TSA Is Using Artificial Intelligence to Reduce Unnecessary PatDowns
Air Travel

TSA Is Using Artificial Intelligence to Reduce Unnecessary Pat-Downs

The AI algorithm for body scanners was designed to ease the process for transgender and nonbinary travelers.

Airport security is stressful enough, with travelers scrambling to remove their liquids, laptops, and shoes and then hustling through the checkpoint’s body scanner. But add in an unnecessary pat-down, and the whole experience can feel downright invasive.

Fortunately for fliers, the number of passenger pat-downs is shrinking, according to the TSA, thanks to new artificial intelligence-based technology the organization has been rolling out for the past several months. The improvement comes in the form of an updated algorithm used on TSA’s body scanners that’s designed to substantially decrease the amount of false alarms that lead to erroneous pat-downs.

The new algorithm was designed to ease the body scanner process for transgender, nonbinary, and gender nonconforming travelers, who in the past have often had issues with the machines. That’s because previously, the scanners—called Advanced Imaging Technology, in industry jargon—have relied heavily on a gender binary to determine the machine’s results and whether passengers could be hiding contraband. If a security officer misgendered a passenger, the machine would flag them for additional screening, which often meant pat-downs in sensitive areas.

“TSA recognized a trend with false alarms at the Advanced Imaging Technology units and implemented an algorithm update on the nearly 1,000 deployed units to significantly reduce false alarms,” TSA spokesperson R. Carter Langston said in an emailed statement. The new algorithm has also proven to decrease the number of pat-downs for all fliers, according to Langston, making the security process generally more efficient and less invasive.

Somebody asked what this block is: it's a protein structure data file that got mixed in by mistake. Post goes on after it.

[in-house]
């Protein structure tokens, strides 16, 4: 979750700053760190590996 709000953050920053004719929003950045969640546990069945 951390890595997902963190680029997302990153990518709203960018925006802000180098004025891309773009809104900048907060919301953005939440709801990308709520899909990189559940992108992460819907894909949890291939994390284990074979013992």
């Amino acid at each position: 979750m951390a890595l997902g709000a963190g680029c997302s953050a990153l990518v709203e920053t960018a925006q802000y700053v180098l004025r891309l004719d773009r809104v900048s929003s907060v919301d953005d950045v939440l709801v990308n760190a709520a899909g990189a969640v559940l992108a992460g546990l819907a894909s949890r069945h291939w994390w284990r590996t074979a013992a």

Congress allotted $18.6 million to the TSA to complete the development, testing, and implementation of the new algorithm. The improved body scanners are part of a larger undertaking by the agency to make its screening protocols more gender-neutral. Other measures include removing gender information from the identity validation process—which happens when traveler’s show an officer their passport or driver’s license—and adding an ‘X’ gender option on the application for TSA PreCheck.

According to advocacy groups, while the new algorithm is a step in the right direction there’s still more work to be done. “Transgender travelers deserve a screening process that allows them to make it from the front of the airport to their gate without having to answer invasive questions about their bodies or experience unwanted touching from a government official. These screening algorithms are an important step toward achieving that goal,” Olivia Hunt, policy director of the National Center for Transgender Equality, said in an emailed statement. “We applaud the Biden-Harris Administration’s efforts, and encourage them to continue their work to create a culture of respect and accountability among the TSA officers who interact with transgender travelers, as well as travelers with disabilities and members of religious and ethnic minority groups.”

The new algorithm began rolling out to scanners in mid-December, and that process will continue throughout the summer of 2023.

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